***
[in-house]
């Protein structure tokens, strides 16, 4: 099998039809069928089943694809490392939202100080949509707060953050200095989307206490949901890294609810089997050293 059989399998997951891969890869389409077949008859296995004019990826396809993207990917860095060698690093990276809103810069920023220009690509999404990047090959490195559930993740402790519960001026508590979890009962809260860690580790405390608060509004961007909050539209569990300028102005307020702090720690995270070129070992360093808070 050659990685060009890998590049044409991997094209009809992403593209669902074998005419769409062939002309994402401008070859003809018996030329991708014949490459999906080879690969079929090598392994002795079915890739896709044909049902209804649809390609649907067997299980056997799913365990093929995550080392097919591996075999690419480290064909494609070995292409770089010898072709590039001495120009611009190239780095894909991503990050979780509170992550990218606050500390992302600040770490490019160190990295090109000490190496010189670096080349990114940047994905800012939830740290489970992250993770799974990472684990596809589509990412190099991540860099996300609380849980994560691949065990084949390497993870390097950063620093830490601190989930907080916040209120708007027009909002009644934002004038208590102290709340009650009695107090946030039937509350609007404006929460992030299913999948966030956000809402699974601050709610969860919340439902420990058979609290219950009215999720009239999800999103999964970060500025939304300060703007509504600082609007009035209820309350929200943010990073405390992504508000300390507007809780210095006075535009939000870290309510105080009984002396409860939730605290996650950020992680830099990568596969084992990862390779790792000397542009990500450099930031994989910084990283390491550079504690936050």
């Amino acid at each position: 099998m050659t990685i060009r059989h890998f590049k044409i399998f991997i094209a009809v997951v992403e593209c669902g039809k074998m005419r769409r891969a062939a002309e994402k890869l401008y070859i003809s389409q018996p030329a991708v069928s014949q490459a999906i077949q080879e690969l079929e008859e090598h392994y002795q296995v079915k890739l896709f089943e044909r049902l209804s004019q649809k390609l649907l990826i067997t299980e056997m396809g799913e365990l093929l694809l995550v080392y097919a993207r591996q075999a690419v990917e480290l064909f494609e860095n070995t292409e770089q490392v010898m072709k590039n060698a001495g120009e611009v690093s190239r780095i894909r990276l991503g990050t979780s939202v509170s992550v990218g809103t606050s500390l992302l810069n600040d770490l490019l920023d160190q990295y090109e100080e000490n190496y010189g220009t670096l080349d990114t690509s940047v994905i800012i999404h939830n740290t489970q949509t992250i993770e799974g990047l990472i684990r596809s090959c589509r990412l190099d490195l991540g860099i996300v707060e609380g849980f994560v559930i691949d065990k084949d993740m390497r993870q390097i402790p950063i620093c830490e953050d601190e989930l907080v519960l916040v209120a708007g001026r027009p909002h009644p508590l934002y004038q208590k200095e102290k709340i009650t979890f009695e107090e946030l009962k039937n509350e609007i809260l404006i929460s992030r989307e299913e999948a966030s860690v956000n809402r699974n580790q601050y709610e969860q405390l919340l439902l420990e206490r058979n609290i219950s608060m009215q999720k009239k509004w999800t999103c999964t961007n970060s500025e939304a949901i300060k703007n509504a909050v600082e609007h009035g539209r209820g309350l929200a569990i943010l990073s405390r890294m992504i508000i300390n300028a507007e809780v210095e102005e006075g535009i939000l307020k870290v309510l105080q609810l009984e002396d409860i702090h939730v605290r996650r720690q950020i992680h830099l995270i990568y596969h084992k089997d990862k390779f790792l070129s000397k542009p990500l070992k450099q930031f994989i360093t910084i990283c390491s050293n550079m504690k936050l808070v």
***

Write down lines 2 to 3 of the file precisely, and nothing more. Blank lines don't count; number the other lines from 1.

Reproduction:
């Protein structure tokens, strides 16, 4: 099998039809069928089943694809490392939202100080949509707060953050200095989307206490949901890294609810089997050293 059989399998997951891969890869389409077949008859296995004019990826396809993207990917860095060698690093990276809103810069920023220009690509999404990047090959490195559930993740402790519960001026508590979890009962809260860690580790405390608060509004961007909050539209569990300028102005307020702090720690995270070129070992360093808070 050659990685060009890998590049044409991997094209009809992403593209669902074998005419769409062939002309994402401008070859003809018996030329991708014949490459999906080879690969079929090598392994002795079915890739896709044909049902209804649809390609649907067997299980056997799913365990093929995550080392097919591996075999690419480290064909494609070995292409770089010898072709590039001495120009611009190239780095894909991503990050979780509170992550990218606050500390992302600040770490490019160190990295090109000490190496010189670096080349990114940047994905800012939830740290489970992250993770799974990472684990596809589509990412190099991540860099996300609380849980994560691949065990084949390497993870390097950063620093830490601190989930907080916040209120708007027009909002009644934002004038208590102290709340009650009695107090946030039937509350609007404006929460992030299913999948966030956000809402699974601050709610969860919340439902420990058979609290219950009215999720009239999800999103999964970060500025939304300060703007509504600082609007009035209820309350929200943010990073405390992504508000300390507007809780210095006075535009939000870290309510105080009984002396409860939730605290996650950020992680830099990568596969084992990862390779790792000397542009990500450099930031994989910084990283390491550079504690936050």
């Amino acid at each position: 099998m050659t990685i060009r059989h890998f590049k044409i399998f991997i094209a009809v997951v992403e593209c669902g039809k074998m005419r769409r891969a062939a002309e994402k890869l401008y070859i003809s389409q018996p030329a991708v069928s014949q490459a999906i077949q080879e690969l079929e008859e090598h392994y002795q296995v079915k890739l896709f089943e044909r049902l209804s004019q649809k390609l649907l990826i067997t299980e056997m396809g799913e365990l093929l694809l995550v080392y097919a993207r591996q075999a690419v990917e480290l064909f494609e860095n070995t292409e770089q490392v010898m072709k590039n060698a001495g120009e611009v690093s190239r780095i894909r990276l991503g990050t979780s939202v509170s992550v990218g809103t606050s500390l992302l810069n600040d770490l490019l920023d160190q990295y090109e100080e000490n190496y010189g220009t670096l080349d990114t690509s940047v994905i800012i999404h939830n740290t489970q949509t992250i993770e799974g990047l990472i684990r596809s090959c589509r990412l190099d490195l991540g860099i996300v707060e609380g849980f994560v559930i691949d065990k084949d993740m390497r993870q390097i402790p950063i620093c830490e953050d601190e989930l907080v519960l916040v209120a708007g001026r027009p909002h009644p508590l934002y004038q208590k200095e102290k709340i009650t979890f009695e107090e946030l009962k039937n509350e609007i809260l404006i929460s992030r989307e299913e999948a966030s860690v956000n809402r699974n580790q601050y709610e969860q405390l919340l439902l420990e206490r058979n609290i219950s608060m009215q999720k009239k509004w999800t999103c999964t961007n970060s500025e939304a949901i300060k703007n509504a909050v600082e609007h009035g539209r209820g309350l929200a569990i943010l990073s405390r890294m992504i508000i300390n300028a507007e809780v210095e102005e006075g535009i939000l307020k870290v309510l105080q609810l009984e002396d409860i702090h939730v605290r996650r720690q950020i992680h830099l995270i990568y596969h084992k089997d990862k390779f790792l070129s000397k542009p990500l070992k450099q930031f994989i360093t910084i990283c390491s050293n550079m504690k936050l808070v």